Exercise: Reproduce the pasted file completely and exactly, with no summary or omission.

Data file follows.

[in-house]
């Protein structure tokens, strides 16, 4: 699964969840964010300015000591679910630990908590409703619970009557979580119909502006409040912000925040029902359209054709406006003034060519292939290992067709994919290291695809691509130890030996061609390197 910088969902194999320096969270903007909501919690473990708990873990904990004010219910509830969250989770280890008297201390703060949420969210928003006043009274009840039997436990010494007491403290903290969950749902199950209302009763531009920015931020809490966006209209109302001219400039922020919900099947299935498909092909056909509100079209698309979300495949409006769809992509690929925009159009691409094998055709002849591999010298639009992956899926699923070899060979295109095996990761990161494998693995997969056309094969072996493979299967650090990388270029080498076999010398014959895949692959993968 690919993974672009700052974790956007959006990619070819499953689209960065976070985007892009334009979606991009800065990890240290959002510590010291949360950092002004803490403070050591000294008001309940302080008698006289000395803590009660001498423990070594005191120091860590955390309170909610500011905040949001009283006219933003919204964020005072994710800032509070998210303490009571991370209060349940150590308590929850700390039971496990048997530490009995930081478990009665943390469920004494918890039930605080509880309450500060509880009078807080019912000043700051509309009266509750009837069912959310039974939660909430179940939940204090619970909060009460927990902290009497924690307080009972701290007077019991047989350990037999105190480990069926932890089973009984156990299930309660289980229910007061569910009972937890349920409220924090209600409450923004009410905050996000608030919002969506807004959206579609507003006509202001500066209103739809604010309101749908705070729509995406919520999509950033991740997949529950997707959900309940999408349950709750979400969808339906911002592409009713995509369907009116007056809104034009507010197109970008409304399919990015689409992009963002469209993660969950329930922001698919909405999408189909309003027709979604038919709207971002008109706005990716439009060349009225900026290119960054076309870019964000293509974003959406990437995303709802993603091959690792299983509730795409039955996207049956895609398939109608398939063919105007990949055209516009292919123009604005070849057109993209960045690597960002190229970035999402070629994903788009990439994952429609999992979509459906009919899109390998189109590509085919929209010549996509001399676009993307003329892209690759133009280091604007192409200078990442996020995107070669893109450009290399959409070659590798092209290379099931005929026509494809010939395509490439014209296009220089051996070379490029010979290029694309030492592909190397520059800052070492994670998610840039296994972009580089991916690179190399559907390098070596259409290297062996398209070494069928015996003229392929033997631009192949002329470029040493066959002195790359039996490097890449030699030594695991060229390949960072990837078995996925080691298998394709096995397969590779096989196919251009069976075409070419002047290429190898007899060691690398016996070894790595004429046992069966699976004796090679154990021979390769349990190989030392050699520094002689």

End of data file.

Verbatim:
[in-house]
């Protein structure tokens, strides 16, 4: 699964969840964010300015000591679910630990908590409703619970009557979580119909502006409040912000925040029902359209054709406006003034060519292939290992067709994919290291695809691509130890030996061609390197 910088969902194999320096969270903007909501919690473990708990873990904990004010219910509830969250989770280890008297201390703060949420969210928003006043009274009840039997436990010494007491403290903290969950749902199950209302009763531009920015931020809490966006209209109302001219400039922020919900099947299935498909092909056909509100079209698309979300495949409006769809992509690929925009159009691409094998055709002849591999010298639009992956899926699923070899060979295109095996990761990161494998693995997969056309094969072996493979299967650090990388270029080498076999010398014959895949692959993968 690919993974672009700052974790956007959006990619070819499953689209960065976070985007892009334009979606991009800065990890240290959002510590010291949360950092002004803490403070050591000294008001309940302080008698006289000395803590009660001498423990070594005191120091860590955390309170909610500011905040949001009283006219933003919204964020005072994710800032509070998210303490009571991370209060349940150590308590929850700390039971496990048997530490009995930081478990009665943390469920004494918890039930605080509880309450500060509880009078807080019912000043700051509309009266509750009837069912959310039974939660909430179940939940204090619970909060009460927990902290009497924690307080009972701290007077019991047989350990037999105190480990069926932890089973009984156990299930309660289980229910007061569910009972937890349920409220924090209600409450923004009410905050996000608030919002969506807004959206579609507003006509202001500066209103739809604010309101749908705070729509995406919520999509950033991740997949529950997707959900309940999408349950709750979400969808339906911002592409009713995509369907009116007056809104034009507010197109970008409304399919990015689409992009963002469209993660969950329930922001698919909405999408189909309003027709979604038919709207971002008109706005990716439009060349009225900026290119960054076309870019964000293509974003959406990437995303709802993603091959690792299983509730795409039955996207049956895609398939109608398939063919105007990949055209516009292919123009604005070849057109993209960045690597960002190229970035999402070629994903788009990439994952429609999992979509459906009919899109390998189109590509085919929209010549996509001399676009993307003329892209690759133009280091604007192409200078990442996020995107070669893109450009290399959409070659590798092209290379099931005929026509494809010939395509490439014209296009220089051996070379490029010979290029694309030492592909190397520059800052070492994670998610840039296994972009580089991916690179190399559907390098070596259409290297062996398209070494069928015996003229392929033997631009192949002329470029040493066959002195790359039996490097890449030699030594695991060229390949960072990837078995996925080691298998394709096995397969590779096989196919251009069976075409070419002047290429190898007899060691690398016996070894790595004429046992069966699976004796090679154990021979390769349990190989030392050699520094002689």